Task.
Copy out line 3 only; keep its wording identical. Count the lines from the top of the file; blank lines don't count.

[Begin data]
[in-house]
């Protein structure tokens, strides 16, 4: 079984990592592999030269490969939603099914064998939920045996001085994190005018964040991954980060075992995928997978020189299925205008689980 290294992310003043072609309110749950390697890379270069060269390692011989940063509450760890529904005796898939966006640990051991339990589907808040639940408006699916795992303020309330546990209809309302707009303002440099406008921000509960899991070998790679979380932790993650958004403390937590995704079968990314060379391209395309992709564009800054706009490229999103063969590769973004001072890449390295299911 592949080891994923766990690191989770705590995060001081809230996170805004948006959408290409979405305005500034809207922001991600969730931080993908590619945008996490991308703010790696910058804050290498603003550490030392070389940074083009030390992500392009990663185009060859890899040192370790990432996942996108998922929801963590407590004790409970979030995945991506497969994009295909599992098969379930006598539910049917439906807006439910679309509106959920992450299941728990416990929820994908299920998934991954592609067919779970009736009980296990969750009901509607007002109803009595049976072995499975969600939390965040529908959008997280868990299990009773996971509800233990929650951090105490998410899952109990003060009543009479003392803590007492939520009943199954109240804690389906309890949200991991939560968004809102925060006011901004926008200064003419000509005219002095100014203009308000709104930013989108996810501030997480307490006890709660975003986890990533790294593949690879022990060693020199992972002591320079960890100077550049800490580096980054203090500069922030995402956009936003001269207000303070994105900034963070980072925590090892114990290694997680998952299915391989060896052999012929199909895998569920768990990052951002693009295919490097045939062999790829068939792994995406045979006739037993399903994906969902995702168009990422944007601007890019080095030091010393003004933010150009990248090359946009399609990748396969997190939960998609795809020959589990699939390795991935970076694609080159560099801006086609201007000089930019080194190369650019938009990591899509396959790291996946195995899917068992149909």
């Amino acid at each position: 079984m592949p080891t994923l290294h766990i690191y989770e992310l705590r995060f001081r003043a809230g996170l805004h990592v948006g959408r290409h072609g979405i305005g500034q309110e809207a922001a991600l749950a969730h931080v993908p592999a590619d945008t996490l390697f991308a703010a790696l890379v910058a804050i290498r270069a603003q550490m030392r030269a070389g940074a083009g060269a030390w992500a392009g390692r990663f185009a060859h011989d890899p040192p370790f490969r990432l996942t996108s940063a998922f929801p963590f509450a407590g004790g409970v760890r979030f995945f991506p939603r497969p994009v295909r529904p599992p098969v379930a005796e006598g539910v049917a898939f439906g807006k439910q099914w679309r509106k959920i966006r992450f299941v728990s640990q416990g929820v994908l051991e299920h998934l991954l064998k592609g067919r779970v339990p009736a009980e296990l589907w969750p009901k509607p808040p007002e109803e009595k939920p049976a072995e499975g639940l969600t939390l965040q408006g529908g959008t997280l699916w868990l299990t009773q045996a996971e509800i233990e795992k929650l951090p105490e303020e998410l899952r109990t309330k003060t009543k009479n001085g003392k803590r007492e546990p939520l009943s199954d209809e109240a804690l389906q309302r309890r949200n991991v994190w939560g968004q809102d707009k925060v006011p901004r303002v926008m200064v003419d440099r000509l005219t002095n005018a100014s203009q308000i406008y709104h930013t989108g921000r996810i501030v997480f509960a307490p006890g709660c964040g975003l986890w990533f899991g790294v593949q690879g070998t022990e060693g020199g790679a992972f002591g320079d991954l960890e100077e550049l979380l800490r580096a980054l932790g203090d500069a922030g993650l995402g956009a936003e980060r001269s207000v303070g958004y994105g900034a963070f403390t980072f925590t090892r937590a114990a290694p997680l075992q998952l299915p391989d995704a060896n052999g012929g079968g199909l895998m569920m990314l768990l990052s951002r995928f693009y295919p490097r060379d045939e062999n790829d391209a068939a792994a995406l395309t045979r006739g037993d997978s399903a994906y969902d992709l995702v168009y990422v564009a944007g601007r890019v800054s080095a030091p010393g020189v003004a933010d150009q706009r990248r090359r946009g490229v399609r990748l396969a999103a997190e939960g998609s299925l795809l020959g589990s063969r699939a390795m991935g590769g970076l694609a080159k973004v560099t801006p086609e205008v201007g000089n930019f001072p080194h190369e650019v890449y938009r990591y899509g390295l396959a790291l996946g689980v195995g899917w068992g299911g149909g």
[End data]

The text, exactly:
């Amino acid at each position: 079984m592949p080891t994923l290294h766990i690191y989770e992310l705590r995060f001081r003043a809230g996170l805004h990592v948006g959408r290409h072609g979405i305005g500034q309110e809207a922001a991600l749950a969730h931080v993908p592999a590619d945008t996490l390697f991308a703010a790696l890379v910058a804050i290498r270069a603003q550490m030392r030269a070389g940074a083009g060269a030390w992500a392009g390692r990663f185009a060859h011989d890899p040192p370790f490969r990432l996942t996108s940063a998922f929801p963590f509450a407590g004790g409970v760890r979030f995945f991506p939603r497969p994009v295909r529904p599992p098969v379930a005796e006598g539910v049917a898939f439906g807006k439910q099914w679309r509106k959920i966006r992450f299941v728990s640990q416990g929820v994908l051991e299920h998934l991954l064998k592609g067919r779970v339990p009736a009980e296990l589907w969750p009901k509607p808040p007002e109803e009595k939920p049976a072995e499975g639940l969600t939390l965040q408006g529908g959008t997280l699916w868990l299990t009773q045996a996971e509800i233990e795992k929650l951090p105490e303020e998410l899952r109990t309330k003060t009543k009479n001085g003392k803590r007492e546990p939520l009943s199954d209809e109240a804690l389906q309302r309890r949200n991991v994190w939560g968004q809102d707009k925060v006011p901004r303002v926008m200064v003419d440099r000509l005219t002095n005018a100014s203009q308000i406008y709104h930013t989108g921000r996810i501030v997480f509960a307490p006890g709660c964040g975003l986890w990533f899991g790294v593949q690879g070998t022990e060693g020199g790679a992972f002591g320079d991954l960890e100077e550049l979380l800490r580096a980054l932790g203090d500069a922030g993650l995402g956009a936003e980060r001269s207000v303070g958004y994105g900034a963070f403390t980072f925590t090892r937590a114990a290694p997680l075992q998952l299915p391989d995704a060896n052999g012929g079968g199909l895998m569920m990314l768990l990052s951002r995928f693009y295919p490097r060379d045939e062999n790829d391209a068939a792994a995406l395309t045979r006739g037993d997978s399903a994906y969902d992709l995702v168009y990422v564009a944007g601007r890019v800054s080095a030091p010393g020189v003004a933010d150009q706009r990248r090359r946009g490229v399609r990748l396969a999103a997190e939960g998609s299925l795809l020959g589990s063969r699939a390795m991935g590769g970076l694609a080159k973004v560099t801006p086609e205008v201007g000089n930019f001072p080194h190369e650019v890449y938009r990591y899509g390295l396959a790291l996946g689980v195995g899917w068992g299911g149909g």